Indian engineers, scientists can do better work in space research and satellite: Kakodkar

Thane, December 17
Indian Nuclear Scientist and former Chairman of the Atomic Energy Commission of India Padma Vibhushan Dr Anil Kakodkar dismissed the belief by foreign countries that it would be difficult and costly for India to do space research and achieve success in the release of satellite.
Addressing the 51st Akhil Bharatiya Vigyan Parishad here last evening, he listed the achievements of the country in the space applications and said that the Indian scientists and engineers had done a commendable job in that direction.
“The foreign counties have been saying that it would be difficult and costly for India to achieve this but with due respect to what they have done and with their experience, I would like to say that the work being done by the Indian scientists and engineers are noteworthy,” he said. Giving an example, he said “if 1000 US dollars were spent in building something in a foreign country, the same is done by our scientists and engineers in just around 400 US dollars.” Every Indian should be proud of the fact that the engineers and scientists whatever position they are in and whatever they do towards the space progamme have contributed towards the national project of pride. They should be proud of the same, he added.
In his speech dwelling mostly on the work being done by the engineers and scientist towards this goal, he gave an example when JFK was the president of the US. “When JFK visited the NASA and was getting out, he saw one man mopping the floor and enquired as to what he was doing. That man simply replied that he was contributing his might towards the space programme of the country and to achieve success in the projects.”
Dr Kakodkar also lauded achievements by the College of engineering at Pune and the IIT Bombay in their endevours in the space programme and wanted others to follow the suit. As a response to the call by ISRO in order to develop micro-satellites, COEP students gathered and formed satellite team (CSAT) in December’08. The team developed a satellite Swayam operating in the HAM frequency band. The satellite is India’s first passively stabilised satellite. The team cleared all the reviews and tests and the satellite was handed-over to ISRO. Swayam was launched successfully on 22 June 2016 along with ISRO’s CARTOSAT-2C by Polar Satellite Launch vehicle PSLV-C34.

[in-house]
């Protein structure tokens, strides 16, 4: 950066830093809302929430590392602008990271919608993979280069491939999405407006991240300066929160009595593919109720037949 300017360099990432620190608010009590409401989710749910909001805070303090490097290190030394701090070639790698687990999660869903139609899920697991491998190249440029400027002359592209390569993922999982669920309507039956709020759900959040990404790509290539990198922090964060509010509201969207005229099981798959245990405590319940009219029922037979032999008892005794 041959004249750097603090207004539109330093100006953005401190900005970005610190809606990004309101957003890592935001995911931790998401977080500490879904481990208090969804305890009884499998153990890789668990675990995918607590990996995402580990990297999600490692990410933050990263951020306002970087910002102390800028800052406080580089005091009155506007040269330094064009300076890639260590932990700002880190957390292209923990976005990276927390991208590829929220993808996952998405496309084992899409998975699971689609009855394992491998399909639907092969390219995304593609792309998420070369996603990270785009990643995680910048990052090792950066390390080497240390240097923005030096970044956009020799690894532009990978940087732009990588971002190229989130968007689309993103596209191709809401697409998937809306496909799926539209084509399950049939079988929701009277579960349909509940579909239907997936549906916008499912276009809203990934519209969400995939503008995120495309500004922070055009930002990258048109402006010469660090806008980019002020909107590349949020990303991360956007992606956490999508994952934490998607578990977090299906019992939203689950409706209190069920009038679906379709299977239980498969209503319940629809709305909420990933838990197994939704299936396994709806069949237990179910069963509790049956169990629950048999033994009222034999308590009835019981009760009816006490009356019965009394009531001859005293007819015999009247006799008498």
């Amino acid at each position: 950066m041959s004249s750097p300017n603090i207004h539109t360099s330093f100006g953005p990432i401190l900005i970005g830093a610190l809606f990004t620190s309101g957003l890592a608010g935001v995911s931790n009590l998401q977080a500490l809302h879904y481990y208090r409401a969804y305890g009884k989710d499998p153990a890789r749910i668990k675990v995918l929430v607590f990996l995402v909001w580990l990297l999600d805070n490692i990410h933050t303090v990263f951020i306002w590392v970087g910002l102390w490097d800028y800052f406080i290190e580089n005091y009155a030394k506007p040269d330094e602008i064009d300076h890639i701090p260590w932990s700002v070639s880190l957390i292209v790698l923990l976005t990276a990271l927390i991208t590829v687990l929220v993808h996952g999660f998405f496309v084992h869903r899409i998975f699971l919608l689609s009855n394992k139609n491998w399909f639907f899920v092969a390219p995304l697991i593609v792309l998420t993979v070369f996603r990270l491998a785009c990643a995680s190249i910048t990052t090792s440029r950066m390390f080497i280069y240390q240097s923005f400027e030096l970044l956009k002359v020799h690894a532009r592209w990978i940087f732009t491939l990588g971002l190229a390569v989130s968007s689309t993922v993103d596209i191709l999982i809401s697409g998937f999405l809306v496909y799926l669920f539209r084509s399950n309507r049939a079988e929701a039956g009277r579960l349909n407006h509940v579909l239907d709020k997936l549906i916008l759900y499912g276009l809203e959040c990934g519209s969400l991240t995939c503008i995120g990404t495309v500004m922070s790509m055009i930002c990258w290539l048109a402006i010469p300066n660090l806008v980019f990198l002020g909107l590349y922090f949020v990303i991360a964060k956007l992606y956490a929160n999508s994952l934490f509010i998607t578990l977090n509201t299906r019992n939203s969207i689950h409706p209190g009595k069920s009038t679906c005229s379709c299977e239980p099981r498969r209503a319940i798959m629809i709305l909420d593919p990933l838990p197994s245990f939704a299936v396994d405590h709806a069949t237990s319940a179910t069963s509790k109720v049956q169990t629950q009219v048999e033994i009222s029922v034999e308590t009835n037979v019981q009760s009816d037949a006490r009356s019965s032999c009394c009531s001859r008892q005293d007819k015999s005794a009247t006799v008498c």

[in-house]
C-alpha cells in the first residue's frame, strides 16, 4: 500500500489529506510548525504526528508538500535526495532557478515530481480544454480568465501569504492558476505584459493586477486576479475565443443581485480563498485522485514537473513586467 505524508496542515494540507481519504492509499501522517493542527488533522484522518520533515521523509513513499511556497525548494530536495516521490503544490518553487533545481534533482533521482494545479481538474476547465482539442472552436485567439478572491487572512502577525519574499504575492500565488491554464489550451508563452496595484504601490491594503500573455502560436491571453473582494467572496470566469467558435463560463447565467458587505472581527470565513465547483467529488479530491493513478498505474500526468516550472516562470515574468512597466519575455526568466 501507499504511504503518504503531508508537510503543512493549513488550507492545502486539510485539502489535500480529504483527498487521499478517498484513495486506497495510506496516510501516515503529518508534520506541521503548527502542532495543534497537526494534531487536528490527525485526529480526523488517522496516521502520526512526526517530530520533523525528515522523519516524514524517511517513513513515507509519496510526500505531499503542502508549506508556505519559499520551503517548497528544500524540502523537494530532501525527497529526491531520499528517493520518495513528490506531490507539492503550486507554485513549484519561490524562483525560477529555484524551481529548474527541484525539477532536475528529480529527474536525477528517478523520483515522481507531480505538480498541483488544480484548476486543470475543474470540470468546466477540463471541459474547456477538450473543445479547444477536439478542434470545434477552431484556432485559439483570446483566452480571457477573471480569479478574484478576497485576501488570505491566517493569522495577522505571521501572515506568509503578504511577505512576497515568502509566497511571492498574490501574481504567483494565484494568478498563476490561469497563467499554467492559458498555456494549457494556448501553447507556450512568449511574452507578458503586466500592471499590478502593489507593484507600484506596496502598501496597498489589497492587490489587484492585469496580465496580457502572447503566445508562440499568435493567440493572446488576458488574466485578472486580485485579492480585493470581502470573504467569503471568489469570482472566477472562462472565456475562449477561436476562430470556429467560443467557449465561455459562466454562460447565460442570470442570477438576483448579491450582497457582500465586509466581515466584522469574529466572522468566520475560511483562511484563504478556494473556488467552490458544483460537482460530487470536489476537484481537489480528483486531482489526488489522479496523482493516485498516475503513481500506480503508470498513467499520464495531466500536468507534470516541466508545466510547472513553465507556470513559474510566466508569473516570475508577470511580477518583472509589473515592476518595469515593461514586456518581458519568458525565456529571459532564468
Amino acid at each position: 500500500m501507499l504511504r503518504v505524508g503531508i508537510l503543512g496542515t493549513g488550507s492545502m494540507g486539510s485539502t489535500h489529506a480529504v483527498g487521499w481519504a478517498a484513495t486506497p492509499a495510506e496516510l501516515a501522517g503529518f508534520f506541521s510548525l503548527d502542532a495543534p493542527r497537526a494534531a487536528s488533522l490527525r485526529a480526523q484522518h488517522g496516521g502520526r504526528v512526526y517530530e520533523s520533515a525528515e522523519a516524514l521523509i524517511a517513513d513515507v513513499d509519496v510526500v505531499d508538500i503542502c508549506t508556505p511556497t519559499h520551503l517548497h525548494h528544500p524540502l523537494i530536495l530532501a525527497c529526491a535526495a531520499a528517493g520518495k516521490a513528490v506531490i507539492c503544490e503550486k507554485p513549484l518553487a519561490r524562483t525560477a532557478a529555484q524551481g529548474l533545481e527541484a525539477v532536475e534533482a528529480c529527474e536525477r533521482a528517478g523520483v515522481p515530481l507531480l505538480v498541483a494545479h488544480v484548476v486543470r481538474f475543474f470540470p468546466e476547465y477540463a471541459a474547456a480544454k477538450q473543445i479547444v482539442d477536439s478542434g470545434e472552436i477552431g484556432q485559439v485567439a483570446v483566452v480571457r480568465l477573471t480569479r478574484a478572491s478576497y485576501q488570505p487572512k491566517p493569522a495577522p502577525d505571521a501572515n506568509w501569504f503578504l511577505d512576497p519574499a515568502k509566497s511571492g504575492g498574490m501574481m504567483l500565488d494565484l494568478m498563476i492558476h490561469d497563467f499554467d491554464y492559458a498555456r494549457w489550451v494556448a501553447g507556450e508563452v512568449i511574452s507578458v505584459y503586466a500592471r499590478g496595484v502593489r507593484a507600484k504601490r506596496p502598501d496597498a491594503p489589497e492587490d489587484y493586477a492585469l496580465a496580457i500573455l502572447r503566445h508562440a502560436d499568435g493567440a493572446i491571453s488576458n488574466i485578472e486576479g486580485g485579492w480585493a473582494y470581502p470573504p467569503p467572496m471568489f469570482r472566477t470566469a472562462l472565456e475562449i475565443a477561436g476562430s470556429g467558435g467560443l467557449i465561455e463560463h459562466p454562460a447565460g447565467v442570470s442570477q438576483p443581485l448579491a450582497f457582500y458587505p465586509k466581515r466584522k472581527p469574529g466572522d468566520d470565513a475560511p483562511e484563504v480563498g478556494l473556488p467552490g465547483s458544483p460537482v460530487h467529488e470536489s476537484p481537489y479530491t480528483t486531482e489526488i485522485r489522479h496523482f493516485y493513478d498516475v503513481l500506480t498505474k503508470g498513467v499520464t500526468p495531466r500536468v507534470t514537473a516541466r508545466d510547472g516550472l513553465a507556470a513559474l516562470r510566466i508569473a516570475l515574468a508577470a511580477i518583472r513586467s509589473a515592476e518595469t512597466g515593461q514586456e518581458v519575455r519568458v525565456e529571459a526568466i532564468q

A presentation on this was given at the meeting by a student representative and another on the IIT satellite which was appreciated by the delegates. The IIT Bombay Student Satellite Project is a landmark project taken up by IIT Bombay students. The objective of this project is to make IIT Bombay a respected centre for advancement in Satellite and Space Technology in the world. These Satellites could be test-beds for new technology that is being developed in the institute and also a method for space qualification.
‘Pratham’ is the first satellite under this project. The plan was to build a fully functional microsatellite which would then be launched by the Indian Space Research Organisation (ISRO). This is entirely a student initiative with mentorship provided by ISRO scientists and IIT Bombay Faculty. The satellite will fit in a 30.5cm X 33.5cm X 46.6cm cube and will weigh 10.15kg, excluding FE Ring.

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